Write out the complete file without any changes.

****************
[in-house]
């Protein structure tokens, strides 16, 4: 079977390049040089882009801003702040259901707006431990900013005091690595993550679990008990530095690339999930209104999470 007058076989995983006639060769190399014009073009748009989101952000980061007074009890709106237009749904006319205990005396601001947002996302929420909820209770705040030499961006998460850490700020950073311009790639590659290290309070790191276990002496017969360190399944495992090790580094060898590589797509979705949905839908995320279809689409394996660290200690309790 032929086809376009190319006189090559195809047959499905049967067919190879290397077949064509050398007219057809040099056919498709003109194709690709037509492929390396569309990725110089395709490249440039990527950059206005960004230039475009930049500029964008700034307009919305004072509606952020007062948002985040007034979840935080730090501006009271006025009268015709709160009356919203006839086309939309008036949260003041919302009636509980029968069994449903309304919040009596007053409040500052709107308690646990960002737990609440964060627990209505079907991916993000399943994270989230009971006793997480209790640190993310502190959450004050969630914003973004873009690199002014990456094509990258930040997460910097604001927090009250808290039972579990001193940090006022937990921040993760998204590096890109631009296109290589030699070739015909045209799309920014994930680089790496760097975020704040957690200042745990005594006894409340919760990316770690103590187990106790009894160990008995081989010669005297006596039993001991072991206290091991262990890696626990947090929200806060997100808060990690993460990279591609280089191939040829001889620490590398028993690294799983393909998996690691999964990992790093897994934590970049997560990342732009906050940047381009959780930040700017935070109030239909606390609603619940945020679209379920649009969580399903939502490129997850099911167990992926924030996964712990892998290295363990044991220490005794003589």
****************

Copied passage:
[in-house]
């Protein structure tokens, strides 16, 4: 079977390049040089882009801003702040259901707006431990900013005091690595993550679990008990530095690339999930209104999470 007058076989995983006639060769190399014009073009748009989101952000980061007074009890709106237009749904006319205990005396601001947002996302929420909820209770705040030499961006998460850490700020950073311009790639590659290290309070790191276990002496017969360190399944495992090790580094060898590589797509979705949905839908995320279809689409394996660290200690309790 032929086809376009190319006189090559195809047959499905049967067919190879290397077949064509050398007219057809040099056919498709003109194709690709037509492929390396569309990725110089395709490249440039990527950059206005960004230039475009930049500029964008700034307009919305004072509606952020007062948002985040007034979840935080730090501006009271006025009268015709709160009356919203006839086309939309008036949260003041919302009636509980029968069994449903309304919040009596007053409040500052709107308690646990960002737990609440964060627990209505079907991916993000399943994270989230009971006793997480209790640190993310502190959450004050969630914003973004873009690199002014990456094509990258930040997460910097604001927090009250808290039972579990001193940090006022937990921040993760998204590096890109631009296109290589030699070739015909045209799309920014994930680089790496760097975020704040957690200042745990005594006894409340919760990316770690103590187990106790009894160990008995081989010669005297006596039993001991072991206290091991262990890696626990947090929200806060997100808060990690993460990279591609280089191939040829001889620490590398028993690294799983393909998996690691999964990992790093897994934590970049997560990342732009906050940047381009959780930040700017935070109030239909606390609603619940945020679209379920649009969580399903939502490129997850099911167990992926924030996964712990892998290295363990044991220490005794003589």